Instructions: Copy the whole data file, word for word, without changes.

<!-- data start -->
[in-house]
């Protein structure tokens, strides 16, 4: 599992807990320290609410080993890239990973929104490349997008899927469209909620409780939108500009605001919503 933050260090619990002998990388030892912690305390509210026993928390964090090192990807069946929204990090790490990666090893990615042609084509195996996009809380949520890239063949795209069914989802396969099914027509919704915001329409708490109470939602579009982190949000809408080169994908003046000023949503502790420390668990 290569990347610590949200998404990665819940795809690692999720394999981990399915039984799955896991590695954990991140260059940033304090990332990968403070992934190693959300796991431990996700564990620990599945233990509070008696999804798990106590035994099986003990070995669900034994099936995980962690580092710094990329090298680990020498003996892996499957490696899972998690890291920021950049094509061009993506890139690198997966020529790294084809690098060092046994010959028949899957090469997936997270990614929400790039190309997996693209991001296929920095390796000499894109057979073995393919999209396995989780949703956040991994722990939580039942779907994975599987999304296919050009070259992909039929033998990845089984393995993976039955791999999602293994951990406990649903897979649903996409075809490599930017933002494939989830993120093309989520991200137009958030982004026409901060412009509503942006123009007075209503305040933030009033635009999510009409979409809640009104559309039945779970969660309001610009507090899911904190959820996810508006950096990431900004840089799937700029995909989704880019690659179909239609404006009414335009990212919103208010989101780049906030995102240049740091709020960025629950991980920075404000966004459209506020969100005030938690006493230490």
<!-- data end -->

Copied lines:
[in-house]
């Protein structure tokens, strides 16, 4: 599992807990320290609410080993890239990973929104490349997008899927469209909620409780939108500009605001919503 933050260090619990002998990388030892912690305390509210026993928390964090090192990807069946929204990090790490990666090893990615042609084509195996996009809380949520890239063949795209069914989802396969099914027509919704915001329409708490109470939602579009982190949000809408080169994908003046000023949503502790420390668990 290569990347610590949200998404990665819940795809690692999720394999981990399915039984799955896991590695954990991140260059940033304090990332990968403070992934190693959300796991431990996700564990620990599945233990509070008696999804798990106590035994099986003990070995669900034994099936995980962690580092710094990329090298680990020498003996892996499957490696899972998690890291920021950049094509061009993506890139690198997966020529790294084809690098060092046994010959028949899957090469997936997270990614929400790039190309997996693209991001296929920095390796000499894109057979073995393919999209396995989780949703956040991994722990939580039942779907994975599987999304296919050009070259992909039929033998990845089984393995993976039955791999999602293994951990406990649903897979649903996409075809490599930017933002494939989830993120093309989520991200137009958030982004026409901060412009509503942006123009007075209503305040933030009033635009999510009409979409809640009104559309039945779970969660309001610009507090899911904190959820996810508006950096990431900004840089799937700029995909989704880019690659179909239609404006009414335009990212919103208010989101780049906030995102240049740091709020960025629950991980920075404000966004459209506020969100005030938690006493230490």